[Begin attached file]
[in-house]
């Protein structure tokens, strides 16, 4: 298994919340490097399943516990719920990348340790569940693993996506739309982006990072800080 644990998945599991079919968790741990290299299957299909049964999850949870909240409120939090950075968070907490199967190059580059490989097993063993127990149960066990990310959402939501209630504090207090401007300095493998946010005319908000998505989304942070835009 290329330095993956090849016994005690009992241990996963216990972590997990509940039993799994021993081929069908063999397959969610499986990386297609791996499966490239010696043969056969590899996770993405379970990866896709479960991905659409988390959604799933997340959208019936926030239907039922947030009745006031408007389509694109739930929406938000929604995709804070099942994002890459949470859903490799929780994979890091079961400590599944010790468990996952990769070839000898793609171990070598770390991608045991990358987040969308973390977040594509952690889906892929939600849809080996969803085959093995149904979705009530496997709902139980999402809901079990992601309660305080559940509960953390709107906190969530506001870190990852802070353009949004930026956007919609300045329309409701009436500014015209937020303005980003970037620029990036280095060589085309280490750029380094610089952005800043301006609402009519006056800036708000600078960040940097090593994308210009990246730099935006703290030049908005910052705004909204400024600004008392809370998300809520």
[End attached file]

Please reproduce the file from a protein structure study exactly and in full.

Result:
[in-house]
């Protein structure tokens, strides 16, 4: 298994919340490097399943516990719920990348340790569940693993996506739309982006990072800080 644990998945599991079919968790741990290299299957299909049964999850949870909240409120939090950075968070907490199967190059580059490989097993063993127990149960066990990310959402939501209630504090207090401007300095493998946010005319908000998505989304942070835009 290329330095993956090849016994005690009992241990996963216990972590997990509940039993799994021993081929069908063999397959969610499986990386297609791996499966490239010696043969056969590899996770993405379970990866896709479960991905659409988390959604799933997340959208019936926030239907039922947030009745006031408007389509694109739930929406938000929604995709804070099942994002890459949470859903490799929780994979890091079961400590599944010790468990996952990769070839000898793609171990070598770390991608045991990358987040969308973390977040594509952690889906892929939600849809080996969803085959093995149904979705009530496997709902139980999402809901079990992601309660305080559940509960953390709107906190969530506001870190990852802070353009949004930026956007919609300045329309409701009436500014015209937020303005980003970037620029990036280095060589085309280490750029380094610089952005800043301006609402009519006056800036708000600078960040940097090593994308210009990246730099935006703290030049908005910052705004909204400024600004008392809370998300809520």